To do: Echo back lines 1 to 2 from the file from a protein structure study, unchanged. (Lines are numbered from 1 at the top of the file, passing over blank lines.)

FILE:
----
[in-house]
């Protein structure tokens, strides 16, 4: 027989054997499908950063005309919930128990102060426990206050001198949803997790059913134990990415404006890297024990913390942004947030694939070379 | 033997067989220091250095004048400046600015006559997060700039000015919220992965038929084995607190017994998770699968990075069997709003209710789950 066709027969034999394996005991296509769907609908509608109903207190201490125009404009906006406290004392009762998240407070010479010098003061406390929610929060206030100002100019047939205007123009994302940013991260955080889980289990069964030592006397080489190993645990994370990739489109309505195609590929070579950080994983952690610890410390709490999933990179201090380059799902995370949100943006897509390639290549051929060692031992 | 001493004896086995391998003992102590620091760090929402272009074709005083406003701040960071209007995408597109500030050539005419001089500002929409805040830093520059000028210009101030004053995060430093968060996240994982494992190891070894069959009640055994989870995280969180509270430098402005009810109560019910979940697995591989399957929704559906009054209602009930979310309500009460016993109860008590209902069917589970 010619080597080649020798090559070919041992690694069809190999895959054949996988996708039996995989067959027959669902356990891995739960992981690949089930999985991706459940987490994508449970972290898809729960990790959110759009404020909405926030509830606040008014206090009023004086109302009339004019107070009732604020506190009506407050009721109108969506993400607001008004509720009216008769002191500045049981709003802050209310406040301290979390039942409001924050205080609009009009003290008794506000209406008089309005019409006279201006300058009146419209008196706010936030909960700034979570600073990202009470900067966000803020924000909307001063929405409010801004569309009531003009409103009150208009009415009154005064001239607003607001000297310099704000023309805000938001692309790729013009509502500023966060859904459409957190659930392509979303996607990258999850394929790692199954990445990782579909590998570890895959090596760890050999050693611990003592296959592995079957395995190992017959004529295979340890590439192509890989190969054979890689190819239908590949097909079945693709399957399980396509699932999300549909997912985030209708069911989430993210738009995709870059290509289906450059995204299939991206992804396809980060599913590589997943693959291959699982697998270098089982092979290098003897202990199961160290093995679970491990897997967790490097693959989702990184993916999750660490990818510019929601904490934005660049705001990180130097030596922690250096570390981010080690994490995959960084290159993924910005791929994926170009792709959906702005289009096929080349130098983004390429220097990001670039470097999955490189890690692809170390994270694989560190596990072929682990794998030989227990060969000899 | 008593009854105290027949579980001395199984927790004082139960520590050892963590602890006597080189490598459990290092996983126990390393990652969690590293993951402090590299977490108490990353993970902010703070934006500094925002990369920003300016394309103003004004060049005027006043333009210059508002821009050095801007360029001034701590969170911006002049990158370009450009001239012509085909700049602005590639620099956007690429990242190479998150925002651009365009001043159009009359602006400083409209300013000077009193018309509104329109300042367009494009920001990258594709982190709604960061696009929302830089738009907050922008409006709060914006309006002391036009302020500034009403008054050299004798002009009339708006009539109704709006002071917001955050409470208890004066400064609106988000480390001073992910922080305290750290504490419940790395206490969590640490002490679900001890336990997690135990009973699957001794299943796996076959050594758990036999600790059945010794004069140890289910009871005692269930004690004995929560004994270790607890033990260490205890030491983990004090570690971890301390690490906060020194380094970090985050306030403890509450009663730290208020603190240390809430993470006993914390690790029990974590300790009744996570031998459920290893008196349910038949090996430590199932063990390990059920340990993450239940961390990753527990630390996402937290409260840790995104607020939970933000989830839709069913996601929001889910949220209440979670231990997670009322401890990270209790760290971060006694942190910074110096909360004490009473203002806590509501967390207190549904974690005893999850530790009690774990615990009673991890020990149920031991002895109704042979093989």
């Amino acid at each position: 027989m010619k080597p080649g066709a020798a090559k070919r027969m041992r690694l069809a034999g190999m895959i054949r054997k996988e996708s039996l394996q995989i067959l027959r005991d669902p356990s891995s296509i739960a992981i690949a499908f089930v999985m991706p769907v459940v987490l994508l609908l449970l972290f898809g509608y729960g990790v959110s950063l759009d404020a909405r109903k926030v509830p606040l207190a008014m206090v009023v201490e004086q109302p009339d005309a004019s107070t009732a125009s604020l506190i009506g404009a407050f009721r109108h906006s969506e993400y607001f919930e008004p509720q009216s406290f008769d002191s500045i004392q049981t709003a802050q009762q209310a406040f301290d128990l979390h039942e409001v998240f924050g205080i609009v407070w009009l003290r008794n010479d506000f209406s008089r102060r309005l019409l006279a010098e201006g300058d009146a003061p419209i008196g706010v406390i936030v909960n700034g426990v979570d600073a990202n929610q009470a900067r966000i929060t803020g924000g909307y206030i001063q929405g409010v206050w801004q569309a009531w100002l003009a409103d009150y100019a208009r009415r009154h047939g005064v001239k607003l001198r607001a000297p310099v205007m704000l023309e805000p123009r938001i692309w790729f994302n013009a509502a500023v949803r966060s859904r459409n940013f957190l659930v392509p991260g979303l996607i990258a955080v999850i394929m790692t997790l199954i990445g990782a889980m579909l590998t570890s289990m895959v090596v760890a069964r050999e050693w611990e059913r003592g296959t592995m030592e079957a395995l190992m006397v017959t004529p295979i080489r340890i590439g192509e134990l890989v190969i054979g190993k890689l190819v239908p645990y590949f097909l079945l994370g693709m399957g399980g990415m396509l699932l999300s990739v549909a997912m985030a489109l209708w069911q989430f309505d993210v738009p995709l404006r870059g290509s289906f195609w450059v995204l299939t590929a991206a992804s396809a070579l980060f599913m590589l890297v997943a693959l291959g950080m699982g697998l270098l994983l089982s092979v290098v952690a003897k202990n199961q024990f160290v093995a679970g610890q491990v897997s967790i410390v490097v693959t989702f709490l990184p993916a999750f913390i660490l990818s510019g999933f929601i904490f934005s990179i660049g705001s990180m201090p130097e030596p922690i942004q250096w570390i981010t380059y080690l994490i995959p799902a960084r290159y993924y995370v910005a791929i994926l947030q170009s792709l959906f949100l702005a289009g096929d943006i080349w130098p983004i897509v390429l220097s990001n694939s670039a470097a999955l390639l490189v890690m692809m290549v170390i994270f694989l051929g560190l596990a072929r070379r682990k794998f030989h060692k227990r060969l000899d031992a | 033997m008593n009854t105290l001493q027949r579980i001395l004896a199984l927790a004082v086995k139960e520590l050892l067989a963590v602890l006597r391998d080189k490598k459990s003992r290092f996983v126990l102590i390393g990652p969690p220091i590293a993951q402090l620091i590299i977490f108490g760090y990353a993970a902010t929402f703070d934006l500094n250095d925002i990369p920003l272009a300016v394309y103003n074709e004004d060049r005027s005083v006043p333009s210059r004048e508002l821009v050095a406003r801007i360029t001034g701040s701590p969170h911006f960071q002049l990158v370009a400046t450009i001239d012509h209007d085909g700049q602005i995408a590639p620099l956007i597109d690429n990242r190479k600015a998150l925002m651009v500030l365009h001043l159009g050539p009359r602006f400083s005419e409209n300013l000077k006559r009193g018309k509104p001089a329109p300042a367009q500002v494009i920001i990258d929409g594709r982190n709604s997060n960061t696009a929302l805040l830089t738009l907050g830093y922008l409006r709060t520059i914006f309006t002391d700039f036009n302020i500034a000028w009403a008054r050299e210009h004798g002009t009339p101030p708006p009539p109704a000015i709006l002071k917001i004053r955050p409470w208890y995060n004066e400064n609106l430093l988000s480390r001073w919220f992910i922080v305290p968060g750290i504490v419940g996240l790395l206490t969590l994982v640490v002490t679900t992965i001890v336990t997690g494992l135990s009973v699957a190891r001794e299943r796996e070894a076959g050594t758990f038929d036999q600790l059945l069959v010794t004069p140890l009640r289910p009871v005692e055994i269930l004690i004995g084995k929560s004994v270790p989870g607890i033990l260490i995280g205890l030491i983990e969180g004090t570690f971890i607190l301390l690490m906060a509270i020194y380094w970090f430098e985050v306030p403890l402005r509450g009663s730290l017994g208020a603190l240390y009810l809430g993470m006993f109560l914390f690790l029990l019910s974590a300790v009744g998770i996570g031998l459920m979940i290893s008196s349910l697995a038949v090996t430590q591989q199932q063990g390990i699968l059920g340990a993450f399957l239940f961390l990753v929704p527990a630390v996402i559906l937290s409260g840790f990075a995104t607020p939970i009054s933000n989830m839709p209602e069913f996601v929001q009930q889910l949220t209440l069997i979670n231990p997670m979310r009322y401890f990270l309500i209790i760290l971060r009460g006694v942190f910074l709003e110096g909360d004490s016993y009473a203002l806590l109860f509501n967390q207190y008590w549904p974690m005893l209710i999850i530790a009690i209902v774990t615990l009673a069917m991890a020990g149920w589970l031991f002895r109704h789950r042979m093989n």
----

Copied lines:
[in-house]
């Protein structure tokens, strides 16, 4: 027989054997499908950063005309919930128990102060426990206050001198949803997790059913134990990415404006890297024990913390942004947030694939070379 | 033997067989220091250095004048400046600015006559997060700039000015919220992965038929084995607190017994998770699968990075069997709003209710789950 066709027969034999394996005991296509769907609908509608109903207190201490125009404009906006406290004392009762998240407070010479010098003061406390929610929060206030100002100019047939205007123009994302940013991260955080889980289990069964030592006397080489190993645990994370990739489109309505195609590929070579950080994983952690610890410390709490999933990179201090380059799902995370949100943006897509390639290549051929060692031992 | 001493004896086995391998003992102590620091760090929402272009074709005083406003701040960071209007995408597109500030050539005419001089500002929409805040830093520059000028210009101030004053995060430093968060996240994982494992190891070894069959009640055994989870995280969180509270430098402005009810109560019910979940697995591989399957929704559906009054209602009930979310309500009460016993109860008590209902069917589970 010619080597080649020798090559070919041992690694069809190999895959054949996988996708039996995989067959027959669902356990891995739960992981690949089930999985991706459940987490994508449970972290898809729960990790959110759009404020909405926030509830606040008014206090009023004086109302009339004019107070009732604020506190009506407050009721109108969506993400607001008004509720009216008769002191500045049981709003802050209310406040301290979390039942409001924050205080609009009009003290008794506000209406008089309005019409006279201006300058009146419209008196706010936030909960700034979570600073990202009470900067966000803020924000909307001063929405409010801004569309009531003009409103009150208009009415009154005064001239607003607001000297310099704000023309805000938001692309790729013009509502500023966060859904459409957190659930392509979303996607990258999850394929790692199954990445990782579909590998570890895959090596760890050999050693611990003592296959592995079957395995190992017959004529295979340890590439192509890989190969054979890689190819239908590949097909079945693709399957399980396509699932999300549909997912985030209708069911989430993210738009995709870059290509289906450059995204299939991206992804396809980060599913590589997943693959291959699982697998270098089982092979290098003897202990199961160290093995679970491990897997967790490097693959989702990184993916999750660490990818510019929601904490934005660049705001990180130097030596922690250096570390981010080690994490995959960084290159993924910005791929994926170009792709959906702005289009096929080349130098983004390429220097990001670039470097999955490189890690692809170390994270694989560190596990072929682990794998030989227990060969000899 | 008593009854105290027949579980001395199984927790004082139960520590050892963590602890006597080189490598459990290092996983126990390393990652969690590293993951402090590299977490108490990353993970902010703070934006500094925002990369920003300016394309103003004004060049005027006043333009210059508002821009050095801007360029001034701590969170911006002049990158370009450009001239012509085909700049602005590639620099956007690429990242190479998150925002651009365009001043159009009359602006400083409209300013000077009193018309509104329109300042367009494009920001990258594709982190709604960061696009929302830089738009907050922008409006709060914006309006002391036009302020500034009403008054050299004798002009009339708006009539109704709006002071917001955050409470208890004066400064609106988000480390001073992910922080305290750290504490419940790395206490969590640490002490679900001890336990997690135990009973699957001794299943796996076959050594758990036999600790059945010794004069140890289910009871005692269930004690004995929560004994270790607890033990260490205890030491983990004090570690971890301390690490906060020194380094970090985050306030403890509450009663730290208020603190240390809430993470006993914390690790029990974590300790009744996570031998459920290893008196349910038949090996430590199932063990390990059920340990993450239940961390990753527990630390996402937290409260840790995104607020939970933000989830839709069913996601929001889910949220209440979670231990997670009322401890990270209790760290971060006694942190910074110096909360004490009473203002806590509501967390207190549904974690005893999850530790009690774990615990009673991890020990149920031991002895109704042979093989």